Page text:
American RadioWorks |
(Photos: Franklin D. Roosevelt Presidential Library)

The First Family of Radio

When Franklin D. Roosevelt was elected president in 1932, he and first lady Eleanor Roosevelt both used the new medium of radio to reach into American homes like never before. They rallied the nation to combat the Great Depression and fight fascism. The Roosevelts forged an uncommonly personal relationship with the people. This documentary explores how FDR and ER's use of radio revolutionized the way Americans relate to the White House and its occupants.

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American RadioWorks |
(Photos: Franklin D. Roosevelt Presidential Library)

The First Family of Radio

When Franklin D. Roosevelt was elected president in 1932, he and first lady Eleanor Roosevelt both used the new medium of radio to reach into American homes like never before. They rallied the nation to combat the Great Depression and fight fascism. The Roosevelts forged an uncommonly personal relationship with the people. This documentary explores how FDR and ER's use of radio revolutionized the way Americans relate to the White House and its occupants.

Recent Posts

  • 11.17.14

    The Utility of a PhD

    Humanities professors at colleges and universities are re-thinking what it means to offer a PhD. The old model is proving unsustainable. It takes an average nine years to get a doctorate, but less than 60 percent of PhDs are finding tenure-track teaching jobs. This week, we look at a new report recommending academics view doctoral programs in a new light.
  • 11.10.14

    Radio: FDR’s ‘Natural Gift’

    President Franklin D. Roosevelt was a radio natural. He spoke in a confident, informal way, using simple words and phrases that were easy to grasp.
  • 11.12.14

    The Roosevelts as a political team

    Eleanor and Franklin Roosevelt were not the first White House couple to act as political partners, but they were the first to do so in such a public fashion.
  • 11.10.14

    Radio: The Internet of the 1930s

    Some predicted radio would be a powerful force for democratizing information and spreading knowledge to a vast population previously separated by geography or income. But the new technology also raised anxieties.

Back to The Data

Trips by*

Michael Torra


Total cost of 6 trips: $9,408.73


Trips traveled under the office of Silvestre Reyes

Destination: WASHINGTON DC-SANTA ANA, CA-OXNARD, CA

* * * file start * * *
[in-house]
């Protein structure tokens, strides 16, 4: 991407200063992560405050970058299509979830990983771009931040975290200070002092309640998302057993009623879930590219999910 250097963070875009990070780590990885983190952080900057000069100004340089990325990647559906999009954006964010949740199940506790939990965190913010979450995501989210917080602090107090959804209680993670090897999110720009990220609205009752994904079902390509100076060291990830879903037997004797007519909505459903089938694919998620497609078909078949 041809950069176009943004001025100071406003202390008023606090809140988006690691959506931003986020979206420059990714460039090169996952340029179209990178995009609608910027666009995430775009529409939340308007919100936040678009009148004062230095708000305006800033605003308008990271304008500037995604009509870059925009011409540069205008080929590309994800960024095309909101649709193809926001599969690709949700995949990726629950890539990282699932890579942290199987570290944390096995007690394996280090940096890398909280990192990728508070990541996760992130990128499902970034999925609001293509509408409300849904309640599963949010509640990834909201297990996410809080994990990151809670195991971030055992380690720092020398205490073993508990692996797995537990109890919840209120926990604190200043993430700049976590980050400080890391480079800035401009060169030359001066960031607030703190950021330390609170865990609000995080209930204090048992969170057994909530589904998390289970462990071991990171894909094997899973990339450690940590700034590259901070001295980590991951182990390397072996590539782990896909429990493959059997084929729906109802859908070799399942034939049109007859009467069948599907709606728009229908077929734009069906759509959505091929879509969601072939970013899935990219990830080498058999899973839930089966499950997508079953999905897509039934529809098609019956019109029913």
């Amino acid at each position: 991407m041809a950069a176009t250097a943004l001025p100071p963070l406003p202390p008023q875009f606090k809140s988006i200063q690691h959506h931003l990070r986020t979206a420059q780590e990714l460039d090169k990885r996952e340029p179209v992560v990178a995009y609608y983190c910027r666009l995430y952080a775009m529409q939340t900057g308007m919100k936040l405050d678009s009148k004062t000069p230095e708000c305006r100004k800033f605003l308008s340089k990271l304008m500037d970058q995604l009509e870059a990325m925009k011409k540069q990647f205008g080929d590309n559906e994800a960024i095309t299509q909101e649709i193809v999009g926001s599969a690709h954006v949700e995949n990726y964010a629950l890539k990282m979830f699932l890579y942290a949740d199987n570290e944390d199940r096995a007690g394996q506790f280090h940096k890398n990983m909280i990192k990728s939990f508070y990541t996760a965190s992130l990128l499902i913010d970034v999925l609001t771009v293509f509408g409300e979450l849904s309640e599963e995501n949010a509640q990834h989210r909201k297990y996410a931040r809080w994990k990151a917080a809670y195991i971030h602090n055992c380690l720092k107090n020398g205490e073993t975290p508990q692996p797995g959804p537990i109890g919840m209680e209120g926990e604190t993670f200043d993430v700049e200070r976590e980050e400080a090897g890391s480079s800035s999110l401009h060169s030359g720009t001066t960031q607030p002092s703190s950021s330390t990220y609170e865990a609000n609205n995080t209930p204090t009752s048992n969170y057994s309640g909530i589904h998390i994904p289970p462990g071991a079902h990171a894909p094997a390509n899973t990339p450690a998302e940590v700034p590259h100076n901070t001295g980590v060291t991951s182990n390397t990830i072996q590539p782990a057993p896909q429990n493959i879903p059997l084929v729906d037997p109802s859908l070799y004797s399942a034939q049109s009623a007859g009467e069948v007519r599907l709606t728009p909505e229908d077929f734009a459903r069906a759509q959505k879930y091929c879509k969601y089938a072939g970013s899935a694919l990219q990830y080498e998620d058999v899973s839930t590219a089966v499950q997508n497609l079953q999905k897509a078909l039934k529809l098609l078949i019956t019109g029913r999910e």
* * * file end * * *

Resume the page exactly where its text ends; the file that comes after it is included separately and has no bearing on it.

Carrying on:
Sponsor: SANTA ANA COLLEGE AND THE UNIVERSITY OF CALIFORNIA AT IRVINE
Purpose: EXPLORE CROSS-INSTITUTIONAL COOPERATION TO INCREASE HISPANIC EDUCATIONAL ACHIEVEMENT
Date: Apr 16, 2001 (2 days)
Expense: $1,117.91
source

Destination: BUENOS AIRES, ARG. NEUQUEN, ARG.
Sponsor: RIO DE LA PLATA UNIVERSITY
Purpose: LEARN ABOUT ARGENTINE ECONOMY AND HEMISPHERIC TRADE
Date: May 27, 2001 (7 days)
Expense: $2,075.00
source

Destination: SAN FRANCISCO
Sponsor: Information Technology Industry Council
Purpose: LEARN ABOUT NEW TECHNOLOGY AND MINORITY OUTREACH
Date: Jan 21, 2002 (2 days)
Expense: $1,369.22
source

Destination: WASHINGTON, DC-LOS ANGELES-TAIWAN (ROC)
Sponsor: Chinese International Economic Cooperation Association
Purpose: FACT-FINDING & EDUCATIONAL VISIT
Date: Mar 30, 2002 (7 days)
Expense: $4,480.00
source

Destination: WASHINGTON, DC - NEW YORK CITY
Sponsor: Better World Campaign
Purpose: EDUCATIONAL
Date: May 16, 2003
Expense: $154.60
source

Destination: CIUDAD JUAREZ, MEXICO
Sponsor: LATIN AMERICAN WORKING GROUP AND WASHINGTON OFFICE ON LATIN AMERICA
Purpose: LEARN MORE ABOUT UNRESOLVED MURDERS IN CIUDAD JUAREZ, MEXICO (EDUCATIONAL)
Date: Oct 12, 2003 (1 day)
Expense: $212.00
source



* - Trips by all travelers named Michael Torra.


American RadioWorks |
(Photos: Franklin D. Roosevelt Presidential Library)

The First Family of Radio

When Franklin D. Roosevelt was elected president in 1932, he and first lady Eleanor Roosevelt both used the new medium of radio to reach into American homes like never before. They rallied the nation to combat the Great Depression and fight fascism. The Roosevelts forged an uncommonly personal relationship with the people. This documentary explores how FDR and ER's use of radio revolutionized the way Americans relate to the White House and its occupants.

Recent Posts

  • 11.17.14

    The Utility of a PhD

    Humanities professors at colleges and universities are re-thinking what it means to offer a PhD. The old model is proving unsustainable. It takes an average nine years to get a doctorate, but less than 60 percent of PhDs are finding tenure-track teaching jobs. This week, we look at a new report recommending academics view doctoral programs in a new light.
  • 11.10.14

    Radio: FDR’s ‘Natural Gift’

    President Franklin D. Roosevelt was a radio natural. He spoke in a confident, informal way, using simple words and phrases that were easy to grasp.
  • 11.12.14

    The Roosevelts as a political team

    Eleanor and Franklin Roosevelt were not the first White House couple to act as political partners, but they were the first to do so in such a public fashion.
  • 11.10.14

    Radio: The Internet of the 1930s

    Some predicted radio would be a powerful force for democratizing information and spreading knowledge to a vast population previously separated by geography or income. But the new technology also raised anxieties.